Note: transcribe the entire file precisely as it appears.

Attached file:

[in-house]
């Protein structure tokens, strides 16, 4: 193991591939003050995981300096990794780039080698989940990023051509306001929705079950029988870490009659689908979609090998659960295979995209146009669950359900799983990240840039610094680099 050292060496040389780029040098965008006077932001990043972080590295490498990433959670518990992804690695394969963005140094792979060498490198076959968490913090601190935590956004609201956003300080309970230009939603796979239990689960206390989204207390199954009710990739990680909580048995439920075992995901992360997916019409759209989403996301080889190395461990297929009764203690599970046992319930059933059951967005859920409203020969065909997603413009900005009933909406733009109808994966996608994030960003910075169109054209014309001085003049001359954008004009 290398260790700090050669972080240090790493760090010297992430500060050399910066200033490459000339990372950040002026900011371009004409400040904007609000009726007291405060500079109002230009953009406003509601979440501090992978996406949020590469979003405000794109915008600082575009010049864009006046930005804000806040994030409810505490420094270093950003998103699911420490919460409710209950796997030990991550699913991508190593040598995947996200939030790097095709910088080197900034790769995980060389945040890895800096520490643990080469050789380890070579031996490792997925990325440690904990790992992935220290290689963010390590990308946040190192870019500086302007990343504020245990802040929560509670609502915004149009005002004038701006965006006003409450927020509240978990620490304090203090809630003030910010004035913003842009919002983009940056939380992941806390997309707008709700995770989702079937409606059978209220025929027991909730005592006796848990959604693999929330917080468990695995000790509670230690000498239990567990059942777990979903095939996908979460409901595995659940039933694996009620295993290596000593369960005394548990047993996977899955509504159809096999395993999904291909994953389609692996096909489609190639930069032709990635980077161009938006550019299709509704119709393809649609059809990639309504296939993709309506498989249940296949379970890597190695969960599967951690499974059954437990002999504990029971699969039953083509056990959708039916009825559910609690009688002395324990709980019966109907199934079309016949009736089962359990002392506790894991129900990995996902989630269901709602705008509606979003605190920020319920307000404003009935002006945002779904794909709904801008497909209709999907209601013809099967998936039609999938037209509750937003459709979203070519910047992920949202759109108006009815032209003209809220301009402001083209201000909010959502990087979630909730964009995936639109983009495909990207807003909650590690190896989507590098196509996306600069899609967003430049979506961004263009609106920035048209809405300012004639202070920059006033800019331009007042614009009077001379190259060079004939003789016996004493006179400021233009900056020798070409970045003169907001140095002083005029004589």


[in-house]
């Protein structure tokens, strides 16, 4: 193991591939003050995981300096990794780039080698989940990023051509306001929705079950029988870490009659689908979609090998659960295979995209146009669950359900799983990240840039610094680099 050292060496040389780029040098965008006077932001990043972080590295490498990433959670518990992804690695394969963005140094792979060498490198076959968490913090601190935590956004609201956003300080309970230009939603796979239990689960206390989204207390199954009710990739990680909580048995439920075992995901992360997916019409759209989403996301080889190395461990297929009764203690599970046992319930059933059951967005859920409203020969065909997603413009900005009933909406733009109808994966996608994030960003910075169109054209014309001085003049001359954008004009 290398260790700090050669972080240090790493760090010297992430500060050399910066200033490459000339990372950040002026900011371009004409400040904007609000009726007291405060500079109002230009953009406003509601979440501090992978996406949020590469979003405000794109915008600082575009010049864009006046930005804000806040994030409810505490420094270093950003998103699911420490919460409710209950796997030990991550699913991508190593040598995947996200939030790097095709910088080197900034790769995980060389945040890895800096520490643990080469050789380890070579031996490792997925990325440690904990790992992935220290290689963010390590990308946040190192870019500086302007990343504020245990802040929560509670609502915004149009005002004038701006965006006003409450927020509240978990620490304090203090809630003030910010004035913003842009919002983009940056939380992941806390997309707008709700995770989702079937409606059978209220025929027991909730005592006796848990959604693999929330917080468990695995000790509670230690000498239990567990059942777990979903095939996908979460409901595995659940039933694996009620295993290596000593369960005394548990047993996977899955509504159809096999395993999904291909994953389609692996096909489609190639930069032709990635980077161009938006550019299709509704119709393809649609059809990639309504296939993709309506498989249940296949379970890597190695969960599967951690499974059954437990002999504990029971699969039953083509056990959708039916009825559910609690009688002395324990709980019966109907199934079309016949009736089962359990002392506790894991129900990995996902989630269901709602705008509606979003605190920020319920307000404003009935002006945002779904794909709904801008497909209709999907209601013809099967998936039609999938037209509750937003459709979203070519910047992920949202759109108006009815032209003209809220301009402001083209201000909010959502990087979630909730964009995936639109983009495909990207807003909650590690190896989507590098196509996306600069899609967003430049979506961004263009609106920035048209809405300012004639202070920059006033800019331009007042614009009077001379190259060079004939003789016996004493006179400021233009900056020798070409970045003169907001140095002083005029004589």